Heritage of Fear: Illusion and Reality in the Cold War: A Review

Richard Lawrence Miller, Author Walker & Company $24.95 (424p) ISBN 978-0-8027-1021-5
Focussing on the theme of military aggression, Miller surveys the Communist movement from its origins to the present, arguing that American fear of an onrushing Red juggernaut bent on destroying Western democracy is not and never has been based on reality. In a chronological explication from the historical record, he reviews the story of Communist failures from 1918 to 1987 and brings to our attention one startling fact: not a single democracy has fallen to Communist military aggression. Further, those countries that have turned Communist through violence were already dictatorships``History reveals that dictatorships are weak and true democracies are strong.'' Citing the Korean War as a crucial turning-point in American perceptions of the Soviet Union, Miller ( Truman ) argues that the 1950-1953 conflict provoked the establishment of a ``permanent war economy'' based on groundless fear of Soviet intentions. He is convinced that the post-World War II generation has been grievously misled by Washington's frenzied anticipation of trouble that was never brewing in the first place. ``What we see when we look at the Soviets is but a mirror reflecting our own needless anxieties.'' (Oct.)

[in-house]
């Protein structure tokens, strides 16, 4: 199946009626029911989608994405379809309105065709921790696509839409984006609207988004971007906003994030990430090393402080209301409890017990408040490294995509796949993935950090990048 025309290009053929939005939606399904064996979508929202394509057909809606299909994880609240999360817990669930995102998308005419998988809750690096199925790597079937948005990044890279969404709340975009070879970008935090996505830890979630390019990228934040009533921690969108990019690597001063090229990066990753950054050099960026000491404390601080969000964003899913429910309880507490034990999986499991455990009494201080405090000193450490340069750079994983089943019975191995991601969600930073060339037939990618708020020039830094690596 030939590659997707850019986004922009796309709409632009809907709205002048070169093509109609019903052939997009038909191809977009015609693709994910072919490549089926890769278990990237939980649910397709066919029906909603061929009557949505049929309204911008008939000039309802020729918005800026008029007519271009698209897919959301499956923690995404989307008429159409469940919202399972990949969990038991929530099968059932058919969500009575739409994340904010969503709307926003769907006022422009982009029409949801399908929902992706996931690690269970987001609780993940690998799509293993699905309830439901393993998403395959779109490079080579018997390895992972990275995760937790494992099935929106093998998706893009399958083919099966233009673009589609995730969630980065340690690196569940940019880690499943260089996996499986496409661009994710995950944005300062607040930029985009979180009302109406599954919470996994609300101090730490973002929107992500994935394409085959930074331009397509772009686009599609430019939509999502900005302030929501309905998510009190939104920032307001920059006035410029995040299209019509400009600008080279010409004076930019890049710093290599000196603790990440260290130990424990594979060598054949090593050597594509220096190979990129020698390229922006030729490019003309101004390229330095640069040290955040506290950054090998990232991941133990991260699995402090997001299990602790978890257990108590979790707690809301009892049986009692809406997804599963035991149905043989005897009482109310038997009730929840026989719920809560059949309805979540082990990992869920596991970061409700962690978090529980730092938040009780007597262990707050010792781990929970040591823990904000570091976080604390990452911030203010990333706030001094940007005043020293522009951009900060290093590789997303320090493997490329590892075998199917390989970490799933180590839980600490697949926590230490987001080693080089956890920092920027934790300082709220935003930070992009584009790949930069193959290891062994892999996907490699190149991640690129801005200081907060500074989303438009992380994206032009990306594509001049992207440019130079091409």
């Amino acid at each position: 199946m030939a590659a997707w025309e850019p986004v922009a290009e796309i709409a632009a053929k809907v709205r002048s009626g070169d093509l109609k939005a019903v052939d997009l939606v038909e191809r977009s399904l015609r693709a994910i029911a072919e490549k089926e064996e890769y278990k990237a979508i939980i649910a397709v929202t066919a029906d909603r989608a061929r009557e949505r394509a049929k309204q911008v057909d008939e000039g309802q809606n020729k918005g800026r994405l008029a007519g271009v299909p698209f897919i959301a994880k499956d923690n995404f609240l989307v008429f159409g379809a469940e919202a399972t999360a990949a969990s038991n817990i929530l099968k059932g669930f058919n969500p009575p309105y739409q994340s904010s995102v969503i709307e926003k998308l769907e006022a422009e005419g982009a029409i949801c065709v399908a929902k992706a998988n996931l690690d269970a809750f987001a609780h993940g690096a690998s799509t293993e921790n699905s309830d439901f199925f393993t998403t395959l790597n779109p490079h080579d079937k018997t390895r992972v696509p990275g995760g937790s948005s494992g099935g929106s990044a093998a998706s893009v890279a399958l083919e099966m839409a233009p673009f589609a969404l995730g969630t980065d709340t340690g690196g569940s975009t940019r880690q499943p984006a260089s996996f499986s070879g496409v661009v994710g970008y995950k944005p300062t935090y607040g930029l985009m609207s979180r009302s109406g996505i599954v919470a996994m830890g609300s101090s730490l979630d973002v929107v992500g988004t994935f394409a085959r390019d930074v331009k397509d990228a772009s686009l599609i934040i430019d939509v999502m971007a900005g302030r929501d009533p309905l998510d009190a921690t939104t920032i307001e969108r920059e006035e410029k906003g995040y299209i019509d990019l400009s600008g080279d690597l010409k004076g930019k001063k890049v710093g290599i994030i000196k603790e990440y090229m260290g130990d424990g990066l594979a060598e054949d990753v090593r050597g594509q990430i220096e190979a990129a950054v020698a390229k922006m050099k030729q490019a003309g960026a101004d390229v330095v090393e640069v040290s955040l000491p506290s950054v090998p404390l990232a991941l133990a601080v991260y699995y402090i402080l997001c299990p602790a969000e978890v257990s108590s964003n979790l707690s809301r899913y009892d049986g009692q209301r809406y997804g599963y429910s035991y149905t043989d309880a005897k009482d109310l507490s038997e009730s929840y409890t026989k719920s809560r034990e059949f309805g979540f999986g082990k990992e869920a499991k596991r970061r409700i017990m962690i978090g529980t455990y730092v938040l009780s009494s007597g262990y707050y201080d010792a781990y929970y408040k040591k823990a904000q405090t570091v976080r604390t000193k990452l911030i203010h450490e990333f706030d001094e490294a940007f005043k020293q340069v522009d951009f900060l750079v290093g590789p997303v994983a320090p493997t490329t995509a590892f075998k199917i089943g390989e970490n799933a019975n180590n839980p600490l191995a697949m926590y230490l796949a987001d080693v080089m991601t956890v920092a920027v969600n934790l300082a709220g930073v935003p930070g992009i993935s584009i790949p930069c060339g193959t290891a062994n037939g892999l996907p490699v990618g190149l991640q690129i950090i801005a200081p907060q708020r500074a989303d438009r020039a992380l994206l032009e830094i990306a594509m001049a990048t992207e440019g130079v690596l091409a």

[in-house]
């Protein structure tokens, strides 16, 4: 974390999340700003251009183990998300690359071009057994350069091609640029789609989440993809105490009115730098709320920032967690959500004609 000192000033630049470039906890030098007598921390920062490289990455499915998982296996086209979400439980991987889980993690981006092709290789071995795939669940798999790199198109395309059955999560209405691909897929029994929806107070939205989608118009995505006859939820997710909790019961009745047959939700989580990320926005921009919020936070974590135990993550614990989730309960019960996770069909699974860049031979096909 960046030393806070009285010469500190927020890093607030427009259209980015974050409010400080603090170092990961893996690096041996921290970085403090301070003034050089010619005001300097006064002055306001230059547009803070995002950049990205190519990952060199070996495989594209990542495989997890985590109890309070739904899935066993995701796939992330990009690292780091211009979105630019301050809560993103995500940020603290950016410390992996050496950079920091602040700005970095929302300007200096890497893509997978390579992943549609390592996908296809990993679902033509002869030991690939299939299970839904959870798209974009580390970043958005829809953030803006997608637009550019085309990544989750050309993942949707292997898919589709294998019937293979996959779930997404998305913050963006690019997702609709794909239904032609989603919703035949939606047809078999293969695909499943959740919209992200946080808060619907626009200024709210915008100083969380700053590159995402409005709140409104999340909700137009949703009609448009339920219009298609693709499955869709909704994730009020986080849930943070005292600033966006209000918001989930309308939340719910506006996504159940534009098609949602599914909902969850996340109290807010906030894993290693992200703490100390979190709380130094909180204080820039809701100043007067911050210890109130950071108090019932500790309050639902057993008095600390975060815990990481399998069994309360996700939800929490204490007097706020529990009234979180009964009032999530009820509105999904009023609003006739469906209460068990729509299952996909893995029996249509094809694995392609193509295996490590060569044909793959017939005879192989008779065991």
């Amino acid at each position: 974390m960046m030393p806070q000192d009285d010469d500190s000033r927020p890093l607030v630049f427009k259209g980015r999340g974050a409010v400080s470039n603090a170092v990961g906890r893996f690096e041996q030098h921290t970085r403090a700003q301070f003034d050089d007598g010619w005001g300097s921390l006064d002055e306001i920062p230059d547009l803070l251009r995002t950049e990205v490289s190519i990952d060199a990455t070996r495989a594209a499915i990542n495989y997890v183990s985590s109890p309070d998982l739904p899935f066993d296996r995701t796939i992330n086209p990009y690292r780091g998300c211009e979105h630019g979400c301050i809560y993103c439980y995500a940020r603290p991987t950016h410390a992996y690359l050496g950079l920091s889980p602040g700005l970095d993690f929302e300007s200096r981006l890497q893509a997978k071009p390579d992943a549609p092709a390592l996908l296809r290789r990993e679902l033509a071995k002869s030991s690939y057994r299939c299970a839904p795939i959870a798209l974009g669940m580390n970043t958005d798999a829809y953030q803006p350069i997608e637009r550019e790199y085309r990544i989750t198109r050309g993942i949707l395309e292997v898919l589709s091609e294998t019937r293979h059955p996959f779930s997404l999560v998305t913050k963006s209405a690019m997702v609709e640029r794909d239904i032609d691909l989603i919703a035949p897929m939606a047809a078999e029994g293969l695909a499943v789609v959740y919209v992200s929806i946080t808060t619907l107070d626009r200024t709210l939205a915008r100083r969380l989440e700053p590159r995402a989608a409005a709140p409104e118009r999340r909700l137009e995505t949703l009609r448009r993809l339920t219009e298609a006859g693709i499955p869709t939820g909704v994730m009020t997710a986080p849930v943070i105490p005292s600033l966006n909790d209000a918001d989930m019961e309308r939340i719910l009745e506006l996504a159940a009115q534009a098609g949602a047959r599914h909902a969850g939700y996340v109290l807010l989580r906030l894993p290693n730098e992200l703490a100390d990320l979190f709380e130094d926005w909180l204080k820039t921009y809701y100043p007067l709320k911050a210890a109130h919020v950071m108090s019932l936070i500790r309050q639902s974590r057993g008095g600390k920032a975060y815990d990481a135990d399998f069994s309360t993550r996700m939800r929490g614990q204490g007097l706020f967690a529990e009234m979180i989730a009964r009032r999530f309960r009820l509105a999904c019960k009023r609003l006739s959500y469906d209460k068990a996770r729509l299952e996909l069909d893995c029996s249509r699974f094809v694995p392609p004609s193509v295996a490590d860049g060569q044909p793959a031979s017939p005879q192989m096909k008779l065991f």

Reviewed on: 12/01/1988
Release date: 12/01/1988
Genre: Nonfiction
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